The decriminalisation of cannabis is a policy that divides policymakers sharply. This column uses evidence from the Netherlands to show a positive connection between early cannabis use and easy access to cannabis through coffeeshops. The policy implications, however, require further research. Closing coffeeshops could result in some potential users searching in the black market where hard drugs are available as well.
Childhood obesity is a major health concern whose effects persist into adulthood. Targeted taxation of unhealthy foods has been shown to reduce body mass index (BMI), but this is an imperfect measure of obesity. This column provides evidence that taxation affects percentage body fat (PBF), a more direct measure. This evidence strengthens the argument in favour of tax-based incentives as a policy tool.
Policymakers in the developed world are fretting over how to care (and pay) for their ageing populations. This column unpacks the thinking behind Japan’s extensive Long-term Care Insurance Program, arguing that there are too many sweeping assumptions about the elderly and how they behave. So how can we best design policy for long-term care? As ever, it is only from well-funded and comprehensive datasets – such as the Japanese Study on Aging and Retirement, now in its fourth year – that effective policy will come.
How can we accurately model the African HIV/AIDS epidemic? This column presents new research that uses computational general equilibrium models to map the spread of HIV/AIDS. Emphasising the importance of understanding behavioural adjustments and equilibrium effects, this new way of modelling the epidemic may well prove a useful tool for further research.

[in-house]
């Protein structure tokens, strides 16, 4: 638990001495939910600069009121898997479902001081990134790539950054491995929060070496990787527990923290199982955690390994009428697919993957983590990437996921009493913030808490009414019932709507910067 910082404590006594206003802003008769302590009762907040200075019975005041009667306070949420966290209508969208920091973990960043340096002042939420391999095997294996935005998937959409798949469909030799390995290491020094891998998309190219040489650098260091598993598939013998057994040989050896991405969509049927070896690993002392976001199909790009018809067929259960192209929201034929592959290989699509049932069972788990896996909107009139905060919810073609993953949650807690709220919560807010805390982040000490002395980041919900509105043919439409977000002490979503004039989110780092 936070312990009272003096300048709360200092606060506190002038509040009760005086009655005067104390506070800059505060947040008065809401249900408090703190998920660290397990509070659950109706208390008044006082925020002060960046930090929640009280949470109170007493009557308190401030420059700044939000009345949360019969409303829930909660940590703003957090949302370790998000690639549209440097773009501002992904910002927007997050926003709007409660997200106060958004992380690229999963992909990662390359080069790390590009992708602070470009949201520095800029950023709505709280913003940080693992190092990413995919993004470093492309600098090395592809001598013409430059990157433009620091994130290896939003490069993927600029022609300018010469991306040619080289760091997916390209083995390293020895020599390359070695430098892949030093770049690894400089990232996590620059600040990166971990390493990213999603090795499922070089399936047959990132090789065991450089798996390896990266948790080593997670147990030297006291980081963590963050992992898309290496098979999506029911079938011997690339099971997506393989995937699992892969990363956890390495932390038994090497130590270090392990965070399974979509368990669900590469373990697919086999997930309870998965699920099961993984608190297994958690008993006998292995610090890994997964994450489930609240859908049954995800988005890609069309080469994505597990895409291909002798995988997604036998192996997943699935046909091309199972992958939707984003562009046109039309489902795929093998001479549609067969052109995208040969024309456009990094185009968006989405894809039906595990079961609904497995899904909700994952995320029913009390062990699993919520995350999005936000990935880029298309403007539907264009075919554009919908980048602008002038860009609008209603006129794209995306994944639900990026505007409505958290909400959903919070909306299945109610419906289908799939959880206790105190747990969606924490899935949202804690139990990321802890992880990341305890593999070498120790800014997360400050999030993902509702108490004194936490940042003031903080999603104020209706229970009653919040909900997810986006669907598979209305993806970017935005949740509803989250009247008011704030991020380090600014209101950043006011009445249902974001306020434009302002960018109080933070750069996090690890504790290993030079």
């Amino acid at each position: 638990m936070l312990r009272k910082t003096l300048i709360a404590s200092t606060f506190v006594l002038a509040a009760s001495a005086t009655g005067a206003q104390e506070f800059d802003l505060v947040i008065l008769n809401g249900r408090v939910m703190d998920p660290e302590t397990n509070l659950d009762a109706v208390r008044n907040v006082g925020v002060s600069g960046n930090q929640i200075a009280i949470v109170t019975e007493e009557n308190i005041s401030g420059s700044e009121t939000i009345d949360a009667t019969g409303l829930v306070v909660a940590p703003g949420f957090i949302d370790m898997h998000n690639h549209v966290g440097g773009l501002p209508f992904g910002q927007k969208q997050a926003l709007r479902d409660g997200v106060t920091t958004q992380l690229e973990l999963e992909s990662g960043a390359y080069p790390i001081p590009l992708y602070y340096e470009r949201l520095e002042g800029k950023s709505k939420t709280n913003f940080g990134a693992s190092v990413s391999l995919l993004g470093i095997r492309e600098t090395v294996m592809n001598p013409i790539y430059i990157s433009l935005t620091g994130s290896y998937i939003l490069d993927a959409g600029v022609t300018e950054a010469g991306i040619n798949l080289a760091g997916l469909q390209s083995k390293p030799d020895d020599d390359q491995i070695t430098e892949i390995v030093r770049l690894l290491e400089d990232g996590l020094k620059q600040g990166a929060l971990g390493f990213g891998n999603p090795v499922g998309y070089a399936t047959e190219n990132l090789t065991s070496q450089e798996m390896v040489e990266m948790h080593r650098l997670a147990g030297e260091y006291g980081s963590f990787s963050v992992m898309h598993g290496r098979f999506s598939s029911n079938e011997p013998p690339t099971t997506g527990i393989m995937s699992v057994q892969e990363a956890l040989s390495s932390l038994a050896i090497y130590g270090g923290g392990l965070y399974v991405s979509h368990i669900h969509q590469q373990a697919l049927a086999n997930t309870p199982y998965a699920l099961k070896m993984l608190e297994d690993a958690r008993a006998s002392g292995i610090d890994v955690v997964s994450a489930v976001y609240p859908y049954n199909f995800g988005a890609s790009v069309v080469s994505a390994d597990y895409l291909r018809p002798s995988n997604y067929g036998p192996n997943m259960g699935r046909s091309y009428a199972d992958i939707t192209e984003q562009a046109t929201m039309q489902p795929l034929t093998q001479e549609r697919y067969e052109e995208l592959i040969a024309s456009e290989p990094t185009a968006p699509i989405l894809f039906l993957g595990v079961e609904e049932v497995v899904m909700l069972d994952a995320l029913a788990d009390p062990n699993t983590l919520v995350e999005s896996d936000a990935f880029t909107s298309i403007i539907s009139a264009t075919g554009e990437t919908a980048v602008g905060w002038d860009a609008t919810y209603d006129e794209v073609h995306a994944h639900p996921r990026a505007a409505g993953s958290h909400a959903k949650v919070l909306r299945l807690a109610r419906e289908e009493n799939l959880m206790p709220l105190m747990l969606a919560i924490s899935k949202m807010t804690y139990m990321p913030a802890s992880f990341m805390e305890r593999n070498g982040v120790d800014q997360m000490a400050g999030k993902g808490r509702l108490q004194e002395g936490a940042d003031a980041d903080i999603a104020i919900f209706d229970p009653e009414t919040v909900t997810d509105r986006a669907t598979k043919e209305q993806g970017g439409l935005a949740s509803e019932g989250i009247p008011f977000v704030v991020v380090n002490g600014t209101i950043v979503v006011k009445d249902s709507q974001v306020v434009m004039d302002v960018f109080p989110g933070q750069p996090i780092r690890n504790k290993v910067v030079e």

Time and again, research correctly finds that people in developed countries don’t exercise enough. But what information are policy efforts to promote physical exercise based on? This column presents new – and more sophisticated – research that disentangles recreational exercise and cumulative exercise – such as physical activity in (or on the way to) the workplace. An individual’s total physical activity, and not just their recreational exercise, is the salient input into health production because exercise is typically a very small portion of an individual’s total daily physical activity. The sole focus on recreational exercise may well be misleading.
Other Recent Articles:
- Public investments for long-term economic growth: the case of health
- Health insurance, innovation, and technology adoption
- Free to choose?
- Lasting effects of childhood health in developing countries
- Are fruit and vegetables good for your mental health as well as your physical health?
- Healthcare: The US presidential policy debate
- Market design: An interview with Nobel laureate Alvin Roth
- Who lives longer and why
- Physical education and childhood obesity
- How to improve healthcare at no extra cost
- A demographic consequence of the First World War
- Healthcare reform: Difficult but not impossible
- The incompleteness of long-term care insurance
- Rethinking the ‘war on drugs’: Insights from the US and Mexico
- Fatal attraction? Access to early retirement and mortality
- Anorexia and bulimia: New evidence from European women
- Disease and development: Does living longer raise economic growth?
- Why India should increase taxes on cigarettes
- Time to legalise cannabis
- The price of children and the value of none: New evidence from Israel
- A tale of two depressions: What do the new data tell us? February 2010 updateEichengreen, O’Rourke
- The ECB’s stealth bailoutSinn
- Educated in America: College graduates and high school dropoutsHeckman, LaFontaine
- Eurozone breakup would trigger the mother of all financial crisesEichengreen
- Panic-driven austerity in the Eurozone and its implicationsDe Grauwe, Ji
Adelman, 28 October 2013
Reichlin, Giugliano, 7 November 2013